Is on his way - literally, “has broken up his encampment.” Jeremiah uses a military term strictly referring to the striking of tents in preparation for the march.
Without an inhabitant - The final stage of destruction, actually reached in the utter depopulation of Judaea consequent upon Gedaliah’s murder.
Is not turned ... - As long as their sins are unrepented of, so long must their punishment continue.
Ah, Lord God! - Alas! my Lord Yahweh: an expression of disapproval on Jeremiah’s part. Jeremiah had constantly to struggle against the misgivings of his own melancholy nature, but he never let them prevent him from doing his duty. See the introduction of Jeremiah.
Ye shall have peace - These words are generally referred to the false prophets; they rather refer to real prophecies of future blessedness promised to the Jews. Jeremiah could not reconcile the doom he was now commanded to pronounce, either with his previous prophecy, or with what he read in the writings of his predecessors. Time only could solve the difficulty. Upon the struggles of the prophets to understand their own predictions see 1 Peter 1:10-11.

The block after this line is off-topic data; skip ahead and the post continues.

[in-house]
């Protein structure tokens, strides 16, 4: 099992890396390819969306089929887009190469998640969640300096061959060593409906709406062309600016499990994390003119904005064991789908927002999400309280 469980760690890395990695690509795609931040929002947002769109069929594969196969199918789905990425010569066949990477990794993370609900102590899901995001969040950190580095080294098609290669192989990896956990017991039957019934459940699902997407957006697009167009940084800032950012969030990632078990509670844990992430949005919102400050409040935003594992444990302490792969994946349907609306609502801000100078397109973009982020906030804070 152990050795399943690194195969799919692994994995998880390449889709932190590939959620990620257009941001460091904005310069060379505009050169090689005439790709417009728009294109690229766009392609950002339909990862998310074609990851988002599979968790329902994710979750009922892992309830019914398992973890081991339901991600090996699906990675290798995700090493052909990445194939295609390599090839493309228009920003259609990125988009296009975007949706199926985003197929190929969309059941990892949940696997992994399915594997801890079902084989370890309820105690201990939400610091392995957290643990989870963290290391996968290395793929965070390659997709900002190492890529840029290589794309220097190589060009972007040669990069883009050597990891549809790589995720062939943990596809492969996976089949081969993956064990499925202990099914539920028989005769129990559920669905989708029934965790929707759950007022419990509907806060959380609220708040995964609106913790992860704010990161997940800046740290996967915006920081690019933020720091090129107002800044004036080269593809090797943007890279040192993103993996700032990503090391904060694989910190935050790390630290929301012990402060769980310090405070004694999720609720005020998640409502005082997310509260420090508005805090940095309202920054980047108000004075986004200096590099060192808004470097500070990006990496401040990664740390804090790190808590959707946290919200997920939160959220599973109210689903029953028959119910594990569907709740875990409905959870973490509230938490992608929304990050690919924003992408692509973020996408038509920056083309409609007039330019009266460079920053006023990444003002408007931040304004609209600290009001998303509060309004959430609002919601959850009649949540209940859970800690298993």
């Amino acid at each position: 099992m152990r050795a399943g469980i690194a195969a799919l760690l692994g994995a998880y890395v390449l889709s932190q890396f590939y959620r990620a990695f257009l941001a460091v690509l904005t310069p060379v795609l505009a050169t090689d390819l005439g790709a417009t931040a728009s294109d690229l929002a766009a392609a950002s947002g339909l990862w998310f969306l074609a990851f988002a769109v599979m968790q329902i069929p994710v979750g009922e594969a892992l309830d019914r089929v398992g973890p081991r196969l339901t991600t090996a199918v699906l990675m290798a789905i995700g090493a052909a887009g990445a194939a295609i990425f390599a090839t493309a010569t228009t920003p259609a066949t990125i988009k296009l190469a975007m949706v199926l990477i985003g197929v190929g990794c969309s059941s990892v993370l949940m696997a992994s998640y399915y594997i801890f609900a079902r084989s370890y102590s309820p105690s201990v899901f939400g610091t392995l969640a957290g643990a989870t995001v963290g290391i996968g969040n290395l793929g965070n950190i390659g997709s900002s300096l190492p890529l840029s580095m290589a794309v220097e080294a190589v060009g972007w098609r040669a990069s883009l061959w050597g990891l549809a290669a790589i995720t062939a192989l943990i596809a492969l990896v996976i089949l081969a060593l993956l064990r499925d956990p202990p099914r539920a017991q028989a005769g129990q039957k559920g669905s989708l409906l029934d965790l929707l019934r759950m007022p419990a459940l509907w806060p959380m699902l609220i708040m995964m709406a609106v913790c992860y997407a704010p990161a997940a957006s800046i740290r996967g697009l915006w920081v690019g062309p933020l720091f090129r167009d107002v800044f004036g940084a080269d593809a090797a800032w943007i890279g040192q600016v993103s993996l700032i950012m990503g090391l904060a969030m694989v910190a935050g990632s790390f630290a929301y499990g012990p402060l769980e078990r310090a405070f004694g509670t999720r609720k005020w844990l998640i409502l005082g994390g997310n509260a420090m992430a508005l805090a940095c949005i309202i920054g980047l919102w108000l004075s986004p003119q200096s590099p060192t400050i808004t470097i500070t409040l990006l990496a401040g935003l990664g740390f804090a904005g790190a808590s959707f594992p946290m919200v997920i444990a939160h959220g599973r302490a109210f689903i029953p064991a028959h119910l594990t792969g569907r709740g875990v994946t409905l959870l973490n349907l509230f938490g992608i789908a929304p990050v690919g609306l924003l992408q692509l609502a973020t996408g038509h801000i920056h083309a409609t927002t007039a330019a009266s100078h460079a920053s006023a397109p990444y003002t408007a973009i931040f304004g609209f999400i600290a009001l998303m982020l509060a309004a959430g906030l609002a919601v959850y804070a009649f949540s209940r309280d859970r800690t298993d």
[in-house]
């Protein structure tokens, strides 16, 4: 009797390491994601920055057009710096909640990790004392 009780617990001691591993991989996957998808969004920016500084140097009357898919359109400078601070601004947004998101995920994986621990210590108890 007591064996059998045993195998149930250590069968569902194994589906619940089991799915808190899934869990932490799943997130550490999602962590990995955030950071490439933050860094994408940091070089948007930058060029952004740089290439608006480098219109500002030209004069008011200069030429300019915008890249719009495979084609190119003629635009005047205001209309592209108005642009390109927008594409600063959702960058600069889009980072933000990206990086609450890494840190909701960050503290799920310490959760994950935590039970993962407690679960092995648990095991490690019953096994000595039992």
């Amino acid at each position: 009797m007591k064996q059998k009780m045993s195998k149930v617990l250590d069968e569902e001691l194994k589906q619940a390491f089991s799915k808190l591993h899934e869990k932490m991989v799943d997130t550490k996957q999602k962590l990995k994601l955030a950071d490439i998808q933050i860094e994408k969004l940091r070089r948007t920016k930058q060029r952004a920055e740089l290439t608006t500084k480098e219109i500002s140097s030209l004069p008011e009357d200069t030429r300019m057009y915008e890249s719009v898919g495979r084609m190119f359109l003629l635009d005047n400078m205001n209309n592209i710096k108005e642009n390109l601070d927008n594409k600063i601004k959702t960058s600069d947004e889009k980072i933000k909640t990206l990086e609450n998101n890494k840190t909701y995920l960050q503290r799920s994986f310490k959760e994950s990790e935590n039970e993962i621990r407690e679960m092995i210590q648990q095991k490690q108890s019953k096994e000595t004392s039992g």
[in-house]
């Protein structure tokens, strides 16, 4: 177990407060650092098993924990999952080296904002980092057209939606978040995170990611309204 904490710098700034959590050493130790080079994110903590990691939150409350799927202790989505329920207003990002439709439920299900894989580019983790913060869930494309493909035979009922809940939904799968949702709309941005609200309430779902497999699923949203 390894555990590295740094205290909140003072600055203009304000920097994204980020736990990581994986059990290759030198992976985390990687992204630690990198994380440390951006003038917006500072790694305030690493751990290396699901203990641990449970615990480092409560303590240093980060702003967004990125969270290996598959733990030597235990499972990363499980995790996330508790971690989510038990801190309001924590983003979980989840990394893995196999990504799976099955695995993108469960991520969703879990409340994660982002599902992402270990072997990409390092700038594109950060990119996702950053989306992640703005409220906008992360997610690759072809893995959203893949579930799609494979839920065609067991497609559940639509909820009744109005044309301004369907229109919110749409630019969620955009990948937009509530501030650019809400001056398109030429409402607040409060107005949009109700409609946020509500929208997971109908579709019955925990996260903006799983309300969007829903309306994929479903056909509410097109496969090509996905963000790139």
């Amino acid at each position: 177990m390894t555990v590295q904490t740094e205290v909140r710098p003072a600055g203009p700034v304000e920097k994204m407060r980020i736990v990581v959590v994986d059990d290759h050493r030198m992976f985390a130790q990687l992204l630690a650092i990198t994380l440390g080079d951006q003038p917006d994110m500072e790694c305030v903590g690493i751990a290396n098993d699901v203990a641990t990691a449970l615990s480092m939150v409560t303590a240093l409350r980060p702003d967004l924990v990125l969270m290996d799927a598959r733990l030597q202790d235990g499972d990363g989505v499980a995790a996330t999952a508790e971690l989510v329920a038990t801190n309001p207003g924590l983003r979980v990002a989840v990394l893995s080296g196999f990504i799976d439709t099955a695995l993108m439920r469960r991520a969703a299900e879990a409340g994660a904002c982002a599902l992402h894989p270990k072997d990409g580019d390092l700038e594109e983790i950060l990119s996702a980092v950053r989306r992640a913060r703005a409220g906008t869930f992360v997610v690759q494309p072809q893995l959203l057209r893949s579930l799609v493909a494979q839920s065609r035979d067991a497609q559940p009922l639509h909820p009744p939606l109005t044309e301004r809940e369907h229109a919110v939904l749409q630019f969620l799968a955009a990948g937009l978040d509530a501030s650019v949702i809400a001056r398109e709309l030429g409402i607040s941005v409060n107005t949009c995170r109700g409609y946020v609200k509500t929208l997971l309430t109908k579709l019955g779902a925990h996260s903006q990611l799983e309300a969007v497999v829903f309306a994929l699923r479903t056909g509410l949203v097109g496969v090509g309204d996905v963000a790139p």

Unto the soul - The sword has reached the life. i. e., has inflicted a mortal wound.
At that time - See Jeremiah 4:7. Though the revelation of the certainty of Judah’s ruin wrings from Jeremiah a cry of despair, yet it is but for a moment; he immediately returns to the delivery of God’s message.
A dry wind - literally, A clear wind. The Samum is probably meant, a dry parching east wind blowing from the Arabian desert, before which vegetation withers, and human life becomes intolerable.
Not to fan ... - The Syrian farmers make great use of the wind for separating the chaff from the grain: but when the Samum blows labor becomes impossible. It is not for use, but for destruction.